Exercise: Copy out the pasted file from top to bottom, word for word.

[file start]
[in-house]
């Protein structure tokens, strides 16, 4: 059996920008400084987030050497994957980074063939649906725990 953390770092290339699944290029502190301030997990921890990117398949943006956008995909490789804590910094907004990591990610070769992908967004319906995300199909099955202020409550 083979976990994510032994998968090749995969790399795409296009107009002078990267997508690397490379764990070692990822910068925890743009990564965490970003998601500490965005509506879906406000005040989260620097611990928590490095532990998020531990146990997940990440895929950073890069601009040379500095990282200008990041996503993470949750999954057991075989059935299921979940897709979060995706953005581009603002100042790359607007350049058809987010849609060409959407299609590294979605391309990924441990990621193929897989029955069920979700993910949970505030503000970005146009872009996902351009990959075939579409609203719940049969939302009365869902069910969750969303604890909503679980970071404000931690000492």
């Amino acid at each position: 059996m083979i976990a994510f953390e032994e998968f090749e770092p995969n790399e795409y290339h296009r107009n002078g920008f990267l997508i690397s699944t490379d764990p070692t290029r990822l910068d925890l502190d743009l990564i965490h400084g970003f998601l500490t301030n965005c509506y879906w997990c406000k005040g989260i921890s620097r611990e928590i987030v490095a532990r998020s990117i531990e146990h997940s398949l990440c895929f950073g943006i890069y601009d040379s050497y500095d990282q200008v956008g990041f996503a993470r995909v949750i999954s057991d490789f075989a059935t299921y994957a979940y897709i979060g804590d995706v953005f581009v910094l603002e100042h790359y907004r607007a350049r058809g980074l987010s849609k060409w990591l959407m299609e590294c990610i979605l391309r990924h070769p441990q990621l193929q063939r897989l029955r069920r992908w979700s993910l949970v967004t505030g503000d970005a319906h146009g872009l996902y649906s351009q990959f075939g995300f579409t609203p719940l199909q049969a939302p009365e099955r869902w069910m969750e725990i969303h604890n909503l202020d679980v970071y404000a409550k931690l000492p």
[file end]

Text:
[in-house]
């Protein structure tokens, strides 16, 4: 059996920008400084987030050497994957980074063939649906725990 953390770092290339699944290029502190301030997990921890990117398949943006956008995909490789804590910094907004990591990610070769992908967004319906995300199909099955202020409550 083979976990994510032994998968090749995969790399795409296009107009002078990267997508690397490379764990070692990822910068925890743009990564965490970003998601500490965005509506879906406000005040989260620097611990928590490095532990998020531990146990997940990440895929950073890069601009040379500095990282200008990041996503993470949750999954057991075989059935299921979940897709979060995706953005581009603002100042790359607007350049058809987010849609060409959407299609590294979605391309990924441990990621193929897989029955069920979700993910949970505030503000970005146009872009996902351009990959075939579409609203719940049969939302009365869902069910969750969303604890909503679980970071404000931690000492």
């Amino acid at each position: 059996m083979i976990a994510f953390e032994e998968f090749e770092p995969n790399e795409y290339h296009r107009n002078g920008f990267l997508i690397s699944t490379d764990p070692t290029r990822l910068d925890l502190d743009l990564i965490h400084g970003f998601l500490t301030n965005c509506y879906w997990c406000k005040g989260i921890s620097r611990e928590i987030v490095a532990r998020s990117i531990e146990h997940s398949l990440c895929f950073g943006i890069y601009d040379s050497y500095d990282q200008v956008g990041f996503a993470r995909v949750i999954s057991d490789f075989a059935t299921y994957a979940y897709i979060g804590d995706v953005f581009v910094l603002e100042h790359y907004r607007a350049r058809g980074l987010s849609k060409w990591l959407m299609e590294c990610i979605l391309r990924h070769p441990q990621l193929q063939r897989l029955r069920r992908w979700s993910l949970v967004t505030g503000d970005a319906h146009g872009l996902y649906s351009q990959f075939g995300f579409t609203p719940l199909q049969a939302p009365e099955r869902w069910m969750e725990i969303h604890n909503l202020d679980v970071y404000a409550k931690l000492p």